- Filtering: select “friendly” media, ban Serb media from the
site of the “massacre”.
- Blunders: i) mistakes in staging an execution; ii) admissions by
Albright and Thaci to BBC; iii) secret final report.
- Damage control: deny the final scientific report by making it
The media supported NATO’s Račak propaganda against facts, logic and
ethics. On the 1st anniversary of the Račak “massacre” BBC News began a
story with an usual statement that Serb forces are guilty of the atrocity. The
truth was hidden at the end: Dr. Ranta’s team was very close to determining
what happened. A reader must have wondered at this point, given the beginning of
the story. Most people read only headlines and by-lines. Between lie and truth,
BBC placed Thaci’s opinion that Račak was a turning point that misled the
West’s military intervention. The story is typical for thousands of others
dispatches on the Balkan conflict in Western media since early 1990s. The story
contained no voice from Yugoslav and Byelorussian investigators, who examined
evidence at Račak before the Finns. After experiencing a few messages of
this type, the reader or TV viewer begins to perceive them as obviously biased
against the Serbs.
Reflecting on September 2000 “democratic” elections in Yugoslavia,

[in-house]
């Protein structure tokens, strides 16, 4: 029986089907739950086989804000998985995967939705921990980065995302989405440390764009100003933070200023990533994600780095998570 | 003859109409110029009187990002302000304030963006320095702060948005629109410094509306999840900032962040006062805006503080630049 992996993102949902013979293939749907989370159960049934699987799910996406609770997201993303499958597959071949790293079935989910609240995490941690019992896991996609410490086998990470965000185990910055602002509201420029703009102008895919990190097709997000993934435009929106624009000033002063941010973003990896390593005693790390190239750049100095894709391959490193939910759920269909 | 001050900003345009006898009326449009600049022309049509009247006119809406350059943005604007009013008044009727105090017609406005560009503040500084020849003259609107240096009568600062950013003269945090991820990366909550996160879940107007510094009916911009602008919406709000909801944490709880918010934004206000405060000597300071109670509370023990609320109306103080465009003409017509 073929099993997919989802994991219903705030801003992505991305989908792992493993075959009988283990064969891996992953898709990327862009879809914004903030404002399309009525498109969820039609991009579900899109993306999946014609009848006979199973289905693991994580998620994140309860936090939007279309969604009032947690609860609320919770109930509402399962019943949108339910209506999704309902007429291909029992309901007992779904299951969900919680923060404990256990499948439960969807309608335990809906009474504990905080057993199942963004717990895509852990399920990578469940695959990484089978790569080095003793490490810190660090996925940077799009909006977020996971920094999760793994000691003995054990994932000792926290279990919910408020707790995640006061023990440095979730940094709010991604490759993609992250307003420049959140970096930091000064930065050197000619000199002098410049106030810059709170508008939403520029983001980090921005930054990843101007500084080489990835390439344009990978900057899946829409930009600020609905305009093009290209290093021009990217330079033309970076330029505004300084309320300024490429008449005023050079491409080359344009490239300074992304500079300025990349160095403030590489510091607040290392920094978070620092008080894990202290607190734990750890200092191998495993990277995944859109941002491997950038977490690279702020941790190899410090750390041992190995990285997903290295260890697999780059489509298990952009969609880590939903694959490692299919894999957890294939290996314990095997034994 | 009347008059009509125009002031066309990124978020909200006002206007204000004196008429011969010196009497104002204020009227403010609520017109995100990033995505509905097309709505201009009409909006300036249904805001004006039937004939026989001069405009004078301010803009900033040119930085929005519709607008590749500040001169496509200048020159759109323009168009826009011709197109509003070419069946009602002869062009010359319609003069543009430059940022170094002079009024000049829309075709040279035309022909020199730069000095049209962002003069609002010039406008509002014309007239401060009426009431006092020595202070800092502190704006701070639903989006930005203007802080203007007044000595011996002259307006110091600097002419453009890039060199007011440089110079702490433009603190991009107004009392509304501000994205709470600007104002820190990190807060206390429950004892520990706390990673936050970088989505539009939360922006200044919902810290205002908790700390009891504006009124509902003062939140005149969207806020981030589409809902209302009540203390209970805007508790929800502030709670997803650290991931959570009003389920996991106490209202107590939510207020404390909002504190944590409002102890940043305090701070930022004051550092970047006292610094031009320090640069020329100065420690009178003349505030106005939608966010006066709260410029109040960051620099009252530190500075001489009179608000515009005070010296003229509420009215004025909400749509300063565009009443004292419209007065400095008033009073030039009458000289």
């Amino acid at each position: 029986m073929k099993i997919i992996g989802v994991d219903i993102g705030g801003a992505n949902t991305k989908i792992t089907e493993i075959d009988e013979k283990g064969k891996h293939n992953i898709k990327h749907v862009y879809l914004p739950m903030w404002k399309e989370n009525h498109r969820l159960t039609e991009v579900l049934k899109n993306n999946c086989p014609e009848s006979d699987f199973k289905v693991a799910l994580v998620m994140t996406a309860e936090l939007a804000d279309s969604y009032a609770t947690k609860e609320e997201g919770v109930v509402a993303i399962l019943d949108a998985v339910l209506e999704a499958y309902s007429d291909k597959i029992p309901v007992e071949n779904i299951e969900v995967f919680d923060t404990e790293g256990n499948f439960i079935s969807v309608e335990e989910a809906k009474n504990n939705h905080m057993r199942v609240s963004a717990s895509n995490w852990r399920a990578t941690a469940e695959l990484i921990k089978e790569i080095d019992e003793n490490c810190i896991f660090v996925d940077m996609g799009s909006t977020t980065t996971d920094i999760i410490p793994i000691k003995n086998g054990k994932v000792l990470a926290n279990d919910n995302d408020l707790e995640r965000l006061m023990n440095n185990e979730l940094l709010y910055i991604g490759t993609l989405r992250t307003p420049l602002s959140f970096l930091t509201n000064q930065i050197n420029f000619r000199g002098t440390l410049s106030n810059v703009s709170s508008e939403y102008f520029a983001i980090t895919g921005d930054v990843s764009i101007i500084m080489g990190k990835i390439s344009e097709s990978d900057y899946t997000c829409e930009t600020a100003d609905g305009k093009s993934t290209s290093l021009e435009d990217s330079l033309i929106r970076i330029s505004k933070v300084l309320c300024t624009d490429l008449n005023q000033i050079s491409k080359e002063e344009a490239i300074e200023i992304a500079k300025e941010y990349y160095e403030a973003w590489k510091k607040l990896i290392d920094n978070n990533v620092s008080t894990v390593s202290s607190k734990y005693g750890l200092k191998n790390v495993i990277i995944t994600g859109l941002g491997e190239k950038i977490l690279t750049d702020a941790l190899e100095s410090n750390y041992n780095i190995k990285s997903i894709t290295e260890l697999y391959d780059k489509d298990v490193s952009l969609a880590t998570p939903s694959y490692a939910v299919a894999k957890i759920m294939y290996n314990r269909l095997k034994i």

University of Berkeley professor emeritus in history Raymond Kent wrote, “the
Serbs are suddenly transformed from a nation of neo-Nazi ‘subhumans’ into a
‘brave and valiant people,’ a decade of carefully nurtured Serbophobia lurks
in the background. A host of people in government, politics, intellectual
journals, scribal and audio-visual media have gained in careers and prominence
through hate-mongering against the Serbs. This will not be given up easily.” (8)
Kent alluded to the infiltration of media by the power complex, “As an
outgrowth of deceit and disinformation needed to justify military interventions
abroad, an unusually intimate relationship of the major scribal and audio visual
media and the administration has emerged in the shaping of foreign policy. While
a ‘patriotic mutuality’ of government and media was commonplace in major
wars, it never loomed as large in peacetime as in the last decade while focusing
on the Balkans and the Yugoslav tragedy.”
Dutch paper Trouw reported that PsyOp officers worked at two leading US
news channels during the Kosovo war. A liberal US commentator Alexander Cockburn
remarked, “In the Kosovo conflict [...] CNN’s screen was filled with an
unending procession of bellicose advocates of bombing, many of them retired US
generals.” However, the few interns seen at CNN and NPR don’t explain the
systematic, decade-long bias across the mass media in NATO countries. The
infiltration must be subtler. In fact, the story in Trouw may have been a
PsyOp trick designed to divert public attention from permanent ties of the media
with the power complex.
PA involves press releases, media briefings and statements by the military. In
1998 Dynamic Response exercises of NATO peacekeeping SFOR, several military
agencies and commanders were involved in preparation and delivery of a message,
which “must be clearly communicated and correctly interpreted by potential
adversaries.” After-action reviews showed that former warring faction
“leaders in attendance and those watching the event through the media received
the intended message loud and clear.” (9)
Integrated efforts of several types of special services, for example, at the Račak
“massacre” or at the October 2000 election coup in Belgrade, are possible